Question Long time Intel user thinking of switching to AMD

Feb 19, 2020
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Good morning folks, this is my first post here and I'd love your guys' input. I've been building Intel based pc's for a pretty long time now (my last AMD build was a Phenom build probably about 12 years ago). Anyway I'm running an i7 6700k and am looking to upgrade. I've been kind of an intel fanboy, but with the Ryzen processors looking so promising, I'm not really sure what to do. I'd like to wait for the next generation (i9 10th gen, or Ryzen 9 4th gen) What do you guys think? I use my PC mostly for gaming and autocad, but I do dabble in graphic design and occasional video editing/rendering. Any honest input would be greatly appreciated. It looks to me like I can probably push a couple more frames in games with an i9, but everything else will run better with a Ryzen. I feel like a couple frame sacrifice is definitely justified by the gains on practically everything else. Thanks in advance guys.
 

GarrettL

Prominent
Dec 4, 2019
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Yes, you are spot on with everything.

The 6700k is still a good gaming cpu. It will get you through until the new cpu's and gpu's are released later this year.

You could build a Ryzen system now but then the dilemma between the older 300 and 400 series motherboards or the more expensive x570's. The B550's should be coming along in the next couple of months to provide another option.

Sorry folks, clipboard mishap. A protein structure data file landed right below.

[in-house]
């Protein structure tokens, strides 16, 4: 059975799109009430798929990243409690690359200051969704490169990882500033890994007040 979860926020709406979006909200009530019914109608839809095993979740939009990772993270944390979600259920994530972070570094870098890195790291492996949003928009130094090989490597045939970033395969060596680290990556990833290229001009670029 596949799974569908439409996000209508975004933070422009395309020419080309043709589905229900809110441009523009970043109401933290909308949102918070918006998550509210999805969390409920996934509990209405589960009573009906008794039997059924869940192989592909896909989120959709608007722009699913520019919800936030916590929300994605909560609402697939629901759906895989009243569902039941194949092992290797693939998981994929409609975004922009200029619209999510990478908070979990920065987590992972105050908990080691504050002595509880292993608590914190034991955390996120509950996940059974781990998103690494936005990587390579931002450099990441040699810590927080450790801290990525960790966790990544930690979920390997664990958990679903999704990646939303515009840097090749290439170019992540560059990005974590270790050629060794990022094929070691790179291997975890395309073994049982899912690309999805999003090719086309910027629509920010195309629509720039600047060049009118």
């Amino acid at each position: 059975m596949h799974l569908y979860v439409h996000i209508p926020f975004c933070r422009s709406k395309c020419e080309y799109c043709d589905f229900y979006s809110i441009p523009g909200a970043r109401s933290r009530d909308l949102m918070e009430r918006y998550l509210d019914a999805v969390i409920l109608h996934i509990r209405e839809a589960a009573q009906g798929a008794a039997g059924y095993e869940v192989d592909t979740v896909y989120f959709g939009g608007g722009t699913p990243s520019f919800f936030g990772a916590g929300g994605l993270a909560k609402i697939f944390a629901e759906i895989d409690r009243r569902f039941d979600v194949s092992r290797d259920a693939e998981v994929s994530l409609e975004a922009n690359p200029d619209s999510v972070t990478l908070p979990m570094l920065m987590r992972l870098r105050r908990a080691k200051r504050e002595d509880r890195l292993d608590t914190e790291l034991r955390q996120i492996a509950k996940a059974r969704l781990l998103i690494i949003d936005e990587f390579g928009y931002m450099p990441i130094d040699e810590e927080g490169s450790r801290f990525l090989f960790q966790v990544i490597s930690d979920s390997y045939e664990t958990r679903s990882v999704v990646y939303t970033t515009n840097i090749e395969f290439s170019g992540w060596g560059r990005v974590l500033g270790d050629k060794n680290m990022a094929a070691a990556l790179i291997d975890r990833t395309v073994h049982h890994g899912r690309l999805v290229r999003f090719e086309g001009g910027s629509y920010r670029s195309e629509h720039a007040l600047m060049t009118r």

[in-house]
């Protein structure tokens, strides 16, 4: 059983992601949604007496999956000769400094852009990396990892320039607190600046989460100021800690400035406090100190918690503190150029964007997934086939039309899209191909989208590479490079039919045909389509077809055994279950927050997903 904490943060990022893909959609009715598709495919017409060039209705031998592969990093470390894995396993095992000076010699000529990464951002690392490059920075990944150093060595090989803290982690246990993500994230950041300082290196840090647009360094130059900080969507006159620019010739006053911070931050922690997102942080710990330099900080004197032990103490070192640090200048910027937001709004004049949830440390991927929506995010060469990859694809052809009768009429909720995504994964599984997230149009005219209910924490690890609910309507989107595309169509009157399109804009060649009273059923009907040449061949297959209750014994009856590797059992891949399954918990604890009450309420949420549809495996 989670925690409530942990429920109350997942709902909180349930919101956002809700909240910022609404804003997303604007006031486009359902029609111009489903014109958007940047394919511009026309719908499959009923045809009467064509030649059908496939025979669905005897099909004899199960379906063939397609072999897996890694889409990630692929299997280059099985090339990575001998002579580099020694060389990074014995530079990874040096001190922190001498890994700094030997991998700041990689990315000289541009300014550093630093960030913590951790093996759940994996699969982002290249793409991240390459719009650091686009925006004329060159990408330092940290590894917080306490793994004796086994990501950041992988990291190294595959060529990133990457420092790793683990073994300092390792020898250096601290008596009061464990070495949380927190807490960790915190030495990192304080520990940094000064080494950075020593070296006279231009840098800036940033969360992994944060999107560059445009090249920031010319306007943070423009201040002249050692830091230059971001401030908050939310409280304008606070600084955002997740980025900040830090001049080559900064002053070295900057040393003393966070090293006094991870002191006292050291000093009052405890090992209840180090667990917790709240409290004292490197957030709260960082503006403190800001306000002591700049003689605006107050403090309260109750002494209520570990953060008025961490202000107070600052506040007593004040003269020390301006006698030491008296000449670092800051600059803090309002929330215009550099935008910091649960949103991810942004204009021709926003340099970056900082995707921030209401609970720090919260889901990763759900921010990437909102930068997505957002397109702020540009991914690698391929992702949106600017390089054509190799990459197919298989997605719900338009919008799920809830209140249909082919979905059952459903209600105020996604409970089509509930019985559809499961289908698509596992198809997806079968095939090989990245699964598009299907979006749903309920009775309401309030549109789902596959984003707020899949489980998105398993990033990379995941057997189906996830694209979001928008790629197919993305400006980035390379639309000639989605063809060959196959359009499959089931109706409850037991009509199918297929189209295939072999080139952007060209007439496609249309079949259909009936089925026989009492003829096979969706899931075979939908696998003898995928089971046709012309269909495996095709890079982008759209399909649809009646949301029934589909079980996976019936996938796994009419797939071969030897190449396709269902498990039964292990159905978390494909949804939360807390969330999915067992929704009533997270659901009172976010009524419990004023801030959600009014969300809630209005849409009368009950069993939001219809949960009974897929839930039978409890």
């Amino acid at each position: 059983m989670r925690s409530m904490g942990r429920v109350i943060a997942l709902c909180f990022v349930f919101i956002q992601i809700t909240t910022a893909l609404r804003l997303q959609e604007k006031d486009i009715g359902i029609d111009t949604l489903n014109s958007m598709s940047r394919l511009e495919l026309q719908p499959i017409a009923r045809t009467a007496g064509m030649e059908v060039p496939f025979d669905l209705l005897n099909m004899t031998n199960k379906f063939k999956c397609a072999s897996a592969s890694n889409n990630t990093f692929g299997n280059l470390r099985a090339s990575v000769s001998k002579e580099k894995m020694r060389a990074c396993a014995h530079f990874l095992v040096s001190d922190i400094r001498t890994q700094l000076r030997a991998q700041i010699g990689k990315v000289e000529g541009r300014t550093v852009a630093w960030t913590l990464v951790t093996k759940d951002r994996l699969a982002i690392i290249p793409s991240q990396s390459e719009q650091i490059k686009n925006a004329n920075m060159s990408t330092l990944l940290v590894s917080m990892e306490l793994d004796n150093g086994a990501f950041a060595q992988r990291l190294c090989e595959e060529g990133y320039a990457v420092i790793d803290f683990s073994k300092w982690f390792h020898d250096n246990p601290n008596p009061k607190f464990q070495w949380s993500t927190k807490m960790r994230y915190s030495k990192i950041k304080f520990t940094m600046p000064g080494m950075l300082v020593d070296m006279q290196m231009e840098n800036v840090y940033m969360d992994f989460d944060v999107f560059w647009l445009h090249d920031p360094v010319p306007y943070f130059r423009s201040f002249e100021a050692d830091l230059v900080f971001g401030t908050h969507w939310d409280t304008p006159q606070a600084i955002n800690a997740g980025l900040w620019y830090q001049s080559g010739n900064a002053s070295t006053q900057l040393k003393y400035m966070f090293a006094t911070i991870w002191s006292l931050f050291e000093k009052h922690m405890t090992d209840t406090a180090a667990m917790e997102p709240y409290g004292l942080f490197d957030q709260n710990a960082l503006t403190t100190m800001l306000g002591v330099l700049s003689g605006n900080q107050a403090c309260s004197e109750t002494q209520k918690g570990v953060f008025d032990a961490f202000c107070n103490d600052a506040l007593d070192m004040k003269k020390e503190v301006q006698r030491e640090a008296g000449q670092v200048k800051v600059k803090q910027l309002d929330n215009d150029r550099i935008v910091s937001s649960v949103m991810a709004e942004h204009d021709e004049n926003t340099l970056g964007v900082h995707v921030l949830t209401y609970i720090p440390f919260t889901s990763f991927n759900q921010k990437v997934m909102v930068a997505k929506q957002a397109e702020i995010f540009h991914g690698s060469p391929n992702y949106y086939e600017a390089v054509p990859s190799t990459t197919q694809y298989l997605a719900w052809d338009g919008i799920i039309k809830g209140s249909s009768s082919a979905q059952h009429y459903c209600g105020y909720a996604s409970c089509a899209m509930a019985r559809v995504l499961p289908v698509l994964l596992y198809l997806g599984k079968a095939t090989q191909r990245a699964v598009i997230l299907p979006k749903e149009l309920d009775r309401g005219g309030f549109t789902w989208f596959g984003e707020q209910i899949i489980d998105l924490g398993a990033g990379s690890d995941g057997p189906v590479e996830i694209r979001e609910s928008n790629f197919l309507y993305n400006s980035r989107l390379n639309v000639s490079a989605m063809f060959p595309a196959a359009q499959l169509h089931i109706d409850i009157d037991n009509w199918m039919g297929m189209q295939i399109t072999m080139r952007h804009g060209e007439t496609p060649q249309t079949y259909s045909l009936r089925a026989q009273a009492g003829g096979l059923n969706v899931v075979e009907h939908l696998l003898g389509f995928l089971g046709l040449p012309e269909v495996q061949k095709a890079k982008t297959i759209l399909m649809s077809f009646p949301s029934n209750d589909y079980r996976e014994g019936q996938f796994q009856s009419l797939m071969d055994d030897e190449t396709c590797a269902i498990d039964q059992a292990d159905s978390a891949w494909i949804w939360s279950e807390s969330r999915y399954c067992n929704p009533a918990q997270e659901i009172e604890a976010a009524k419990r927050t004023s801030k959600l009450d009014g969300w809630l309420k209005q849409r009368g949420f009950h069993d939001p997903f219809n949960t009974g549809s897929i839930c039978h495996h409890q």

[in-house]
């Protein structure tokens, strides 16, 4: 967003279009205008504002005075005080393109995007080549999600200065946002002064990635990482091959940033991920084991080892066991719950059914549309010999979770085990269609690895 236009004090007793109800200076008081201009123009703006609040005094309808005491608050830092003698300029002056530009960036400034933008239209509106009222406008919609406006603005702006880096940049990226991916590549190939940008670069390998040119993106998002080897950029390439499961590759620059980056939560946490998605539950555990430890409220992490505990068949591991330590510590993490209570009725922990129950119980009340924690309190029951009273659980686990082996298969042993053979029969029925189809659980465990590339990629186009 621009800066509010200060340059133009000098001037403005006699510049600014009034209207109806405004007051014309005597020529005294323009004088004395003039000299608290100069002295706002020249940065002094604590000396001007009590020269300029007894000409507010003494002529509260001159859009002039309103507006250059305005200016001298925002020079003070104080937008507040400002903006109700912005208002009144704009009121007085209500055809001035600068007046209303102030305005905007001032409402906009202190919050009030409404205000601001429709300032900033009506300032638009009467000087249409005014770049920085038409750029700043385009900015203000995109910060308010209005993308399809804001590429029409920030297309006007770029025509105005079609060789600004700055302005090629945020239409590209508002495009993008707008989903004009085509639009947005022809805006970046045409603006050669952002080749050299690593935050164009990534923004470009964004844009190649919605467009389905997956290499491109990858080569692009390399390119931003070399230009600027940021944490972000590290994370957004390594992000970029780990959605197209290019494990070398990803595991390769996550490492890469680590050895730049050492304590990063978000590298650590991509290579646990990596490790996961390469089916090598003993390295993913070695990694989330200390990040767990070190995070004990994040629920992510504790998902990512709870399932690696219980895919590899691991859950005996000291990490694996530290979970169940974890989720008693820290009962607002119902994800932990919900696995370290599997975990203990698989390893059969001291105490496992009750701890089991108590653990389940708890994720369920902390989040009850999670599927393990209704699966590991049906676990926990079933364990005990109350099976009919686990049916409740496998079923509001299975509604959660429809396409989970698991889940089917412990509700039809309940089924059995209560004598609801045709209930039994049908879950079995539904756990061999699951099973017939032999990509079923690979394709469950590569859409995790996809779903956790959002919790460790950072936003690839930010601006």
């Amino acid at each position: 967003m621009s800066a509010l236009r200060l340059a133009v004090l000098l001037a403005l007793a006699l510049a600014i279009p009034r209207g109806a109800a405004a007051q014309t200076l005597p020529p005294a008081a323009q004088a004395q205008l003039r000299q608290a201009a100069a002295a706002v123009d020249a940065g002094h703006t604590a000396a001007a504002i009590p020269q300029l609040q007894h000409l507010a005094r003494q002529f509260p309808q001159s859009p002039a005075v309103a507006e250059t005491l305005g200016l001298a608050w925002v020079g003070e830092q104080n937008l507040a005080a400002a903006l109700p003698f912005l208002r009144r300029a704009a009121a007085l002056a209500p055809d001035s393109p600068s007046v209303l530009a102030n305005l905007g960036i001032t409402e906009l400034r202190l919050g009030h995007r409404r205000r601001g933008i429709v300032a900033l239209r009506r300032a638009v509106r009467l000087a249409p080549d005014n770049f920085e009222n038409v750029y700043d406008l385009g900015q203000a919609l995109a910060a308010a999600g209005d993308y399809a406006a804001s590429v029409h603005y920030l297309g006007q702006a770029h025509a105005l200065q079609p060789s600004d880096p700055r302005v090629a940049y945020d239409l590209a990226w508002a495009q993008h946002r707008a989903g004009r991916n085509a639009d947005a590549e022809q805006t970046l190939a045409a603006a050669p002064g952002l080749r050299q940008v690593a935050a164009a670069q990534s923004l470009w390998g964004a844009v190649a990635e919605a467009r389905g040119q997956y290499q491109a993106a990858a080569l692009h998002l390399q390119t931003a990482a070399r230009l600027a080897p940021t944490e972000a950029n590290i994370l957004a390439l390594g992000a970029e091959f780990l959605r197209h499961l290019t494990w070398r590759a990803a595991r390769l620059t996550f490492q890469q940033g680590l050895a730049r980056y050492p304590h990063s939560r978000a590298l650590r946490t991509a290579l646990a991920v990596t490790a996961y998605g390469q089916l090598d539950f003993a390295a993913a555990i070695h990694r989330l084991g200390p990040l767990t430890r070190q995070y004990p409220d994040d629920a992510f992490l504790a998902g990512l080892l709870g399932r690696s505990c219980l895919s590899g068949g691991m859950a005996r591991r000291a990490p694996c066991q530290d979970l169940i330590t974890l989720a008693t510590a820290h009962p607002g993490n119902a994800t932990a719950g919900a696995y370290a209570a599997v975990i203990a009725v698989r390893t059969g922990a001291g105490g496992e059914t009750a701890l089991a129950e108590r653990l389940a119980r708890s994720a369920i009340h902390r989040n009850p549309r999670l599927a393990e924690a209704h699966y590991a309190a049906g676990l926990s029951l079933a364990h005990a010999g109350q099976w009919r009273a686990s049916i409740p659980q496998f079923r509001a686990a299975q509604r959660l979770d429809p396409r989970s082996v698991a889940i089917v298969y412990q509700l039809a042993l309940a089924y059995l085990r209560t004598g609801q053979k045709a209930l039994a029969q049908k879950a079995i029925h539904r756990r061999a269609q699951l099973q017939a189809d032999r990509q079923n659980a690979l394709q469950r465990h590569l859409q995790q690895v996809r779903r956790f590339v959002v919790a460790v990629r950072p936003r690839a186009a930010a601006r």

You will see a performance increase over the 6700k but how much depends on what Ryzen cpu but nothing earth shattering.

View: https://www.youtube.com/watch?v=LCV9yyD8X6M
 
As you are not buying now and willing to wait for next gen it is going to be best to wait for benchmarks and final pricing before making up your mind. Today I see no need for brand loyalty and the best way to get the most for your money is to look at use case and decide on the best option for your budget.
 
What kinds of games do you play?

Some games are graphics limited like fast action shooters.
Others are cpu core speed limited like strategy, sims, and mmo.
Multiplayer tends to like many threads.

What is your graphics card?
That is what is most important for fast action games.

Sounds like you have the itch to upgrade.
Perhaps there is another upgrade option for you than cpu.

If your games are cpu centric, I see little real boost from a ryzen upgrade today.
The big value of ryzen is the many cheap threads you get.